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Appeals court: Samsung phones should have been embargoed after trial
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Sep 17, 2015, 12:31 PM
The US Court of Appeals for the Federal Circuit in Washington, DC has ruled that Apple should have been awarded an injunction against Samsung during the second smartphone patent trial. In its ruling affirming the embargo, and pointing out errors by the lower court, the appeals court declared that "Apple does not seek to enjoin the sale of lifesaving drugs, but to prevent Samsung from profiting from the unauthorized use of infringing features in its cellphones and tablets."

The original ruling covered Apple's auto-correct, data detector, and slide-to-unlock features in iOS. A jury comprised largely of self-described "non-technical" users of modern technology delivered the mixed verdict in the second trial, with Samsung found not guilty of infringing two of Apple's five contested patents, with a mixed result on the controversial "slide to unlock" patent. Apple was, for the first time outside of South Korea, found guilty of infringing a Samsung-owned patent in the same trial.

Products found infringing the data detectors patent were the Admire, Galaxy Nexus, Galaxy Note, Galaxy Note II, Galaxy S II, Galaxy S II Epic 4G Touch, Galaxy S II Skyrocket, Galaxy S III, and Stratosphere products. The Samsung Admire, Galaxy Nexus, and Stratosphere products were found to infringe the "slide to unlock" patent. Apple's autocorrect patent was violated in Samsung's Admire, Galaxy Nexus, Galaxy Note, Galaxy S II, Galaxy S II Epic 4G Touch, Galaxy S II Skyrocket, and Stratosphere products.

The case has now been returned to the court to reconsider the injunction, which at this point is mostly meaningless, as it would be applied to products no longer on the market.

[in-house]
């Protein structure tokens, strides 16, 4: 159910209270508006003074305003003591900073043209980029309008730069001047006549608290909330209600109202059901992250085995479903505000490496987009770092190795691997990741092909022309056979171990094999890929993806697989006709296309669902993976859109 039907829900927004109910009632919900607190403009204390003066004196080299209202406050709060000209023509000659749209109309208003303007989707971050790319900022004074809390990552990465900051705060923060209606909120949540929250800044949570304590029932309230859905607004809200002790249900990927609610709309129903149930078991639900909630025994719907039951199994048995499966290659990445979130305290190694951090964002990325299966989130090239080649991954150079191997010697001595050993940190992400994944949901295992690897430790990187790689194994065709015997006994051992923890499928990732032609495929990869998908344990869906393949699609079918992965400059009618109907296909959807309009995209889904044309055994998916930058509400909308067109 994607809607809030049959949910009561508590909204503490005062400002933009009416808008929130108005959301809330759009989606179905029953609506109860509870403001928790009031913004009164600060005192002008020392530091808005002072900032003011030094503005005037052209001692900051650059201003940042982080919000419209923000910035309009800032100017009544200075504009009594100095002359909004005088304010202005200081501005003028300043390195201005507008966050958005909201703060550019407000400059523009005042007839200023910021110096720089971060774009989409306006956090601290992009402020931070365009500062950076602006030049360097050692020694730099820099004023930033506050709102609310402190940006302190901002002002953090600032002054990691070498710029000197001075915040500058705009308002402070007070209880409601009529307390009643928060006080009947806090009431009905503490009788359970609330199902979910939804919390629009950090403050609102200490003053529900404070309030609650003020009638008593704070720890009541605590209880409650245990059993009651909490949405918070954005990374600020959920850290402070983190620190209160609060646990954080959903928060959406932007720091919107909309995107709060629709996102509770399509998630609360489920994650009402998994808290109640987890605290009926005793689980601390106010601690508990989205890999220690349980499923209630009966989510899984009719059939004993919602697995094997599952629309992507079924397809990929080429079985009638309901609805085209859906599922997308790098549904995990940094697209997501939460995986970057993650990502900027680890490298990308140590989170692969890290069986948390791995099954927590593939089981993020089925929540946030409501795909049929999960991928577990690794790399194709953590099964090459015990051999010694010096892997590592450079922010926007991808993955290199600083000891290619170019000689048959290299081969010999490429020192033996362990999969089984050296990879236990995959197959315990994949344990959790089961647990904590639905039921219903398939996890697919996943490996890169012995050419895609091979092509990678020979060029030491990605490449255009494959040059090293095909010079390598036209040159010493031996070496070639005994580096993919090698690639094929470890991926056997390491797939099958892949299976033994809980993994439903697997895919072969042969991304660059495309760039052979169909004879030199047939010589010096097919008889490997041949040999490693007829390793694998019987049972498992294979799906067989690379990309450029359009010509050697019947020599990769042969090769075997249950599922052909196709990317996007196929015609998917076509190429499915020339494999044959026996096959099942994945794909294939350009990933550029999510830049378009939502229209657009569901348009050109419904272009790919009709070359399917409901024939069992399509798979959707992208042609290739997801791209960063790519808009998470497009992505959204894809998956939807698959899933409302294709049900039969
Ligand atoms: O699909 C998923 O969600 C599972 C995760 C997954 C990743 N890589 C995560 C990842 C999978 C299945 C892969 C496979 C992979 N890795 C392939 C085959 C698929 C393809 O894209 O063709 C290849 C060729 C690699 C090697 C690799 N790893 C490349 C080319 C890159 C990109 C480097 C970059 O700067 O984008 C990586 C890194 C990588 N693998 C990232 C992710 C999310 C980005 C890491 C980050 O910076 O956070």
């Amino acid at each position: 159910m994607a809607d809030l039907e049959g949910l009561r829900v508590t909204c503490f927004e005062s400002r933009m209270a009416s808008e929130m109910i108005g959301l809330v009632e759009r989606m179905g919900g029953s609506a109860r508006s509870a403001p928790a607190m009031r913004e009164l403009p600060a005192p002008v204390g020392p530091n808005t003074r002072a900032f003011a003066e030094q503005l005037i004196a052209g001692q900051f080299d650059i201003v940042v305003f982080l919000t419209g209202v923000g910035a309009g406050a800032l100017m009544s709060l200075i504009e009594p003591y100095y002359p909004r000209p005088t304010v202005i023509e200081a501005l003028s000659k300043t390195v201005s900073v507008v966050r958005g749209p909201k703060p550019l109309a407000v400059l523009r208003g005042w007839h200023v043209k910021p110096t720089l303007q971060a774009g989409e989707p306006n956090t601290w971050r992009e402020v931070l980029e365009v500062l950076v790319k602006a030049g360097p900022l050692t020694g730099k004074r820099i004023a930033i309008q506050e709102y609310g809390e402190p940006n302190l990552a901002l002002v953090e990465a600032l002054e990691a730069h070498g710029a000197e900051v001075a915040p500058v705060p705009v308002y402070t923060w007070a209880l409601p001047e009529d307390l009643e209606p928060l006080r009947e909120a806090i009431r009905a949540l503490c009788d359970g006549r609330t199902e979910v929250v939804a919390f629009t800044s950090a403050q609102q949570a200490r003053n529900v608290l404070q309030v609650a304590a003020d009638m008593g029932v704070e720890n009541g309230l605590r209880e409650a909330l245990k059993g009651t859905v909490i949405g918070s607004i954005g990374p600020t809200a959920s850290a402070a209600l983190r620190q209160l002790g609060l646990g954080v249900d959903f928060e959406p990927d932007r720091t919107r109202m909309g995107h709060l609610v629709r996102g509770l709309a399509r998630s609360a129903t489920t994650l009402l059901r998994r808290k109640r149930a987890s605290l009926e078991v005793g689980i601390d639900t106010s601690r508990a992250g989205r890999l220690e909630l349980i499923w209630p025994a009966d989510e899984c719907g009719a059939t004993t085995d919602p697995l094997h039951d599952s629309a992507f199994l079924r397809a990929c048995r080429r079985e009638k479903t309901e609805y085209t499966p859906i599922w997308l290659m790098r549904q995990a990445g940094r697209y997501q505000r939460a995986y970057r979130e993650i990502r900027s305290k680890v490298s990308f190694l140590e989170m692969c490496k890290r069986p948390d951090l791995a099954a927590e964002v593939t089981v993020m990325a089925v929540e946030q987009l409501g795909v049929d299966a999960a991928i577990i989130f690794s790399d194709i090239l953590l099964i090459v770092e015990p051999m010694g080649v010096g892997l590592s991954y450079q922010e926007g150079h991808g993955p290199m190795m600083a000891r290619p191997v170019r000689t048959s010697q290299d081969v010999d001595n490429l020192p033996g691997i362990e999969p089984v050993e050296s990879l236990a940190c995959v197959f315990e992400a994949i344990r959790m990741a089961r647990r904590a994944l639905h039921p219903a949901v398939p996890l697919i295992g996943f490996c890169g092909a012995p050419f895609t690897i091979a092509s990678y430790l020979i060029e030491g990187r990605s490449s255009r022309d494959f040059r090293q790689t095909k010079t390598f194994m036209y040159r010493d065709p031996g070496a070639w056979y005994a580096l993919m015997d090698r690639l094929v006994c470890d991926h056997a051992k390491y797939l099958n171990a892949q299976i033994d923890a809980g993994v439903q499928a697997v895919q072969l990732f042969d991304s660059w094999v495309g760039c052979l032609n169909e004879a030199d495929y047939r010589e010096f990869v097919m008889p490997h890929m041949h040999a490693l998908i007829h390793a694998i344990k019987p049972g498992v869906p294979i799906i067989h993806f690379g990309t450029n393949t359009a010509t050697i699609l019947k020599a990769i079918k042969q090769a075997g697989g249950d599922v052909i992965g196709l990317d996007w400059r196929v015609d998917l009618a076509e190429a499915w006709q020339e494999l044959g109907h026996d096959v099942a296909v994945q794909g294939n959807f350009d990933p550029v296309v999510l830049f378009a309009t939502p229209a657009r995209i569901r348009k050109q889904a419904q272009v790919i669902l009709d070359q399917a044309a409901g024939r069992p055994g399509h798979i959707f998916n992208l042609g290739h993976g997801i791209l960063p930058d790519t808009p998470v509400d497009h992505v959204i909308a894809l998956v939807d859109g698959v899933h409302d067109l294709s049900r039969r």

( Last edited by NewsPoster; Oct 1, 2015 at 02:37 AM. )
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Sep 17, 2015, 01:37 PM
I'm with the lesser courts on this one. An injunction against sales make little sense, particularly in a clash between the two largest companies making smartphone. At most, Samsung should have had to pay Apple royalties and then only after all appeals were lost. To understand the follow of this appeals court decision, simply imagine that the case goes all the way to the top and Samsung wins. Do we really want to distort the market by requiring Apple to pay not only for all those lost sales and for the damage to Samsung's marketshare and future sales. That'd be billions in damages, all of which would be passed along to consumers.
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Sep 17, 2015, 02:01 PM
@Inkling - No one can say that you don't have an inkling but in this case, you seem to completely ignore justice. Samsung should not have been able to ever copy and profit from Apple's IP and Apple DOES NOT HAVE TO SHARE its IP through Samsung's theft and then a forced 'royalty' payment. Apple could have owned the smart phone market unless Samsung/Google actually innovated and moved the industry forward.

I despise pragmatic solutions like yours that are devoid of true justice.
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Sep 17, 2015, 02:32 PM